Hand Embroidery Design for Altar Linens

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Hand Embroidery Design for Altar Linens

Are you ready to put your creativity to work? Here is a little something to enjoy. Today at Ecclesiastical Sewing, we have a lovely vintage hand embroidery design for altar linens to share with you.  It is perfect for use on altar linens such as purificators, corporals, labavos, fair linens, amice apparel, and vintage alb apparel too.

Hand Embroidery Design for Altar Linens

The design consists of a border pattern and a scrollwork cross embroidery pattern. The border pattern comes from my collection of vintage embroidery designs. These vintage designs come in all kinds of shapes, sizes, and conditions. They must be cleaned up and turned into a line drawing to be used as an embroidery pattern today. The cross pattern is a new design created from components of the border pattern. The border may be used on the end of a fair linen, or the pattern could be placed together multiple times to be embroidered along the edge of a linen that overhangs the front edge of an altar similar to the image below.

Hand Embroidery Design for Altar Linens

Embroidery Pattern

To use patterns such as these for hand embroidery, we often change the ink color to a soft blue or grey. Then the pattern can be used from the printed page or if your copier will print on tracing paper or vellum, that works, too. The paper is positioned on the linen, and the design is thread-traced to the linen by using back stitches.

One can also use a lightbox or window and lightly trace the design to the linen. If you select this method of design transfer, it is a good idea to test out your pencil first to make sure that it will not discolor the embroidery floss.

There are lots of great embroidery books that have additional details on embroidery design transfer. A good reference would be the Royal School of Needlework’s Whitework Book.

Scroll Cross Pattern for Liturgical Linens

These scrollwork embroidery designs are perfect for use with many hand embroidery line stitches. I might consider using a combination of stem stitch and running back stitch. A lazy daisy stitch or satin stitch would be nice on all of the small petal details. If the design were enlarged, a chain stitch would also be nice on some of the scalloped lines. To create a little interest and to have a bit of variety, you may wish to consider blending the embroidery thread colors by using shades of ivory or ecru, taupes, and whites, or light blues and greys.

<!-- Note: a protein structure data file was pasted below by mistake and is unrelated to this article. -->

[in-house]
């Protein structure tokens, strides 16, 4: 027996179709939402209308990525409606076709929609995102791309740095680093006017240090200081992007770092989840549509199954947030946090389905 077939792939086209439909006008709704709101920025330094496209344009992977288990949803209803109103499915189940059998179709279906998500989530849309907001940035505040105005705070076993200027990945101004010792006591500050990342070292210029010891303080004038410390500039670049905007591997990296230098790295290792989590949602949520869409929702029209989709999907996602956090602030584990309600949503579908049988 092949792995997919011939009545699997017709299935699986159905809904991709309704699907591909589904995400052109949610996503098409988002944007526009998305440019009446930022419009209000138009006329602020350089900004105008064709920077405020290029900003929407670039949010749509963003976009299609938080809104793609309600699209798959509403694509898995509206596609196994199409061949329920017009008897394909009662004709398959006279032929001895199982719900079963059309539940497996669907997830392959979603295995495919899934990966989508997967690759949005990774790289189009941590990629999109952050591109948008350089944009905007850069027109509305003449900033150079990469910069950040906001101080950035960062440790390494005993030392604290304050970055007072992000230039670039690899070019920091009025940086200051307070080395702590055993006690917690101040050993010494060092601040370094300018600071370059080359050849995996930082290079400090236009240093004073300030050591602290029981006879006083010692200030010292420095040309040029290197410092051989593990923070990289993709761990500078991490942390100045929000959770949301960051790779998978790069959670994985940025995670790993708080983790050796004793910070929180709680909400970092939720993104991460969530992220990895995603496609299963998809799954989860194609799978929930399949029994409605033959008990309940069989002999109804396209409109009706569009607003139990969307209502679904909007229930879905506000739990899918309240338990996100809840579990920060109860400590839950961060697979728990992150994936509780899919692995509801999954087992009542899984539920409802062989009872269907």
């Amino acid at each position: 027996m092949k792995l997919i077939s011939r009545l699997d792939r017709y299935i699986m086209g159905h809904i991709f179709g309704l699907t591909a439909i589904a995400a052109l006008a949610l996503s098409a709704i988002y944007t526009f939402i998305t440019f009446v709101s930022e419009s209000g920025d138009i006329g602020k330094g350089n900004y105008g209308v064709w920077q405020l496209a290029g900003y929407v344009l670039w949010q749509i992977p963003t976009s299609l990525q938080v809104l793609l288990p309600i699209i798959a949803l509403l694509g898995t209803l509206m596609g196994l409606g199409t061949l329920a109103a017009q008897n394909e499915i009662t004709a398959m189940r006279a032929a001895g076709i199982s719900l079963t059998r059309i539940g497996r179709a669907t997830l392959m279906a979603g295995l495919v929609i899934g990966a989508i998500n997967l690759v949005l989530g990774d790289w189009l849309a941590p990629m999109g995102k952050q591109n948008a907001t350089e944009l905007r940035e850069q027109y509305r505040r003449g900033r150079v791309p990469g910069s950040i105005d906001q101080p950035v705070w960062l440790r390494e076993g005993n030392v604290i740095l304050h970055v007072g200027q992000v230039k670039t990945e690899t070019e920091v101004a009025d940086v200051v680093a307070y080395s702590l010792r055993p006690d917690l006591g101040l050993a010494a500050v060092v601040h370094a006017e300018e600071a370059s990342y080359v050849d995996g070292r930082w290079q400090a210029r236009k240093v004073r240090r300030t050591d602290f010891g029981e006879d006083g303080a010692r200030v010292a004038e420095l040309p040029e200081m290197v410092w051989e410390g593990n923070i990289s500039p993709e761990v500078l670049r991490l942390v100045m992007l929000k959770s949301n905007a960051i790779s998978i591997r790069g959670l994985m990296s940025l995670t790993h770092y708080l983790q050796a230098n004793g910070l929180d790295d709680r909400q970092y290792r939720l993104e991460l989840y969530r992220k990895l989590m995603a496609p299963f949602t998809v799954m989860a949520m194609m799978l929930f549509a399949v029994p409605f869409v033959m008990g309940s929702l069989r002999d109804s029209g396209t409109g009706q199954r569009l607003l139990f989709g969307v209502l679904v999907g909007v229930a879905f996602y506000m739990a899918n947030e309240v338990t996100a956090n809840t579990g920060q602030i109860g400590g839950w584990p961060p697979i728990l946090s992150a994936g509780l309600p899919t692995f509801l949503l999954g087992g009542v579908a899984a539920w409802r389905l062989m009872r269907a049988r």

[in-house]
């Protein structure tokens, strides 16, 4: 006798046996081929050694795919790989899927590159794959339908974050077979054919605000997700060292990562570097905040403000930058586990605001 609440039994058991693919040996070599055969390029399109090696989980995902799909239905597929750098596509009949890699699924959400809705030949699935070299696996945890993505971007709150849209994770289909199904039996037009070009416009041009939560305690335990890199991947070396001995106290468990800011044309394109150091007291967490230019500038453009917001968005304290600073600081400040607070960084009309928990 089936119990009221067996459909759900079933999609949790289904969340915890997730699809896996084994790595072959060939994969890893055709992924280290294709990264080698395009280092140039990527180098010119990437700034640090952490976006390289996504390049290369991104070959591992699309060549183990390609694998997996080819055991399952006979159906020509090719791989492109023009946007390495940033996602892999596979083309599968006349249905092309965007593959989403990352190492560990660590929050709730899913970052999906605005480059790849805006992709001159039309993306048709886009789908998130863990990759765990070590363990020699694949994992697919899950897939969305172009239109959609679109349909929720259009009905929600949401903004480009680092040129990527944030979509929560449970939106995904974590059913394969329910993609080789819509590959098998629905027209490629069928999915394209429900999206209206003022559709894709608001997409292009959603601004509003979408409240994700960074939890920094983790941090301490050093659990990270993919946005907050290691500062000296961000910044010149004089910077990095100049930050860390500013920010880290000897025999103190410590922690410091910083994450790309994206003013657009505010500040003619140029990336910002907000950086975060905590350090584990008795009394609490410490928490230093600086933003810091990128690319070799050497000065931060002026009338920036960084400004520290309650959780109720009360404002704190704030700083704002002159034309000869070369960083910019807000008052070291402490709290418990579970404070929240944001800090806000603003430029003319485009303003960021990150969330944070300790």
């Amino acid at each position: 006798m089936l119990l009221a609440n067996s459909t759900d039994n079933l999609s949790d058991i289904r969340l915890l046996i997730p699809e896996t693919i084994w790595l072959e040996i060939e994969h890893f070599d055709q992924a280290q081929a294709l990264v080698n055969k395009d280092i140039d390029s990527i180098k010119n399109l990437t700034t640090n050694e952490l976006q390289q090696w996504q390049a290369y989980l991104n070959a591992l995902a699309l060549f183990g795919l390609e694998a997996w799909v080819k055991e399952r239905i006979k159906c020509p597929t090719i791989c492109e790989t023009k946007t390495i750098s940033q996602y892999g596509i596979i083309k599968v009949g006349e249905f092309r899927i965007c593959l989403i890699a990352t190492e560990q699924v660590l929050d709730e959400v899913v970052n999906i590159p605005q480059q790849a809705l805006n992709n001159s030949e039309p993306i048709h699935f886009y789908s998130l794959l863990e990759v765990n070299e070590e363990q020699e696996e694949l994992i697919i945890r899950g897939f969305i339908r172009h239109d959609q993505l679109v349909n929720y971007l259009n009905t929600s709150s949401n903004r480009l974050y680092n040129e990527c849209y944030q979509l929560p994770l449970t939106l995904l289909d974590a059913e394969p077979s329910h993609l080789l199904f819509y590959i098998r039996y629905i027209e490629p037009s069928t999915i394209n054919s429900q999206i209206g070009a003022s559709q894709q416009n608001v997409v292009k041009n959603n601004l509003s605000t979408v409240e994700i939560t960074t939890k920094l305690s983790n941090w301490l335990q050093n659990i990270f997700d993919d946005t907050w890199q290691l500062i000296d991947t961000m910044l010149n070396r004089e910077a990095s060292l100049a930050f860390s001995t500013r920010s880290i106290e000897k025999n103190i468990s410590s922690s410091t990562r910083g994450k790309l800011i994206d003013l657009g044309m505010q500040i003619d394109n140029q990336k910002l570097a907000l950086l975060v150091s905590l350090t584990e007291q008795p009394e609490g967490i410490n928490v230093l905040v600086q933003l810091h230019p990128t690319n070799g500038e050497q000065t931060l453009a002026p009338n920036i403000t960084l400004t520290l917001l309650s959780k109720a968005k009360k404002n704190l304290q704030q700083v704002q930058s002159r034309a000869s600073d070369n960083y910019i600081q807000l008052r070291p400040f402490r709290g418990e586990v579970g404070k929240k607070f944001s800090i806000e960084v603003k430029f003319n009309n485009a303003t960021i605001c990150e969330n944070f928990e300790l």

Stitching the matching scroll cross pattern onto corporals, purificators, palls, and lavabos would add a lovely touch. This would be a design that would stitch fairly easily by following along with all of the scrollwork.

The  Scroll Cross Border B11 pattern is available as a free download for you to enjoy!

Soli Deo Gloria

Be sure to visit our online store front Ecclesiastical Sewing where you may shop for Liturgical Fabrics, altar linen fabrics, church vestment-making patterns, liturgical machine embroidery designschurch vestment trims and notions and so much more. You may also find us on  Ecclesiastical Sewing on Facebook, Twitter, and Pinterest. Sign up for our mailing list at the bottom of the page on our online store front and receive a free copy of our Small Linens Booklet as our way of saying thank you for following along.

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King Richard III a Part of History

Altar Linen Projects – Beginnings

Back ground on Fair Linens

Altar Linen: Where Linen Comes From

The Process of Making Vintage Embroidery Patterns Usable

Top 10 New Embroidery Designs to Stitch


1 Comment »

  1. Appreciating the time and effort you put into your website and in depth information you offer. I love embroidery and do a lot of free hand sewing and stitching, so I think this tutorial is an awesome idea! Thanks for putting it together so that more people can learn this awesome art and craft form!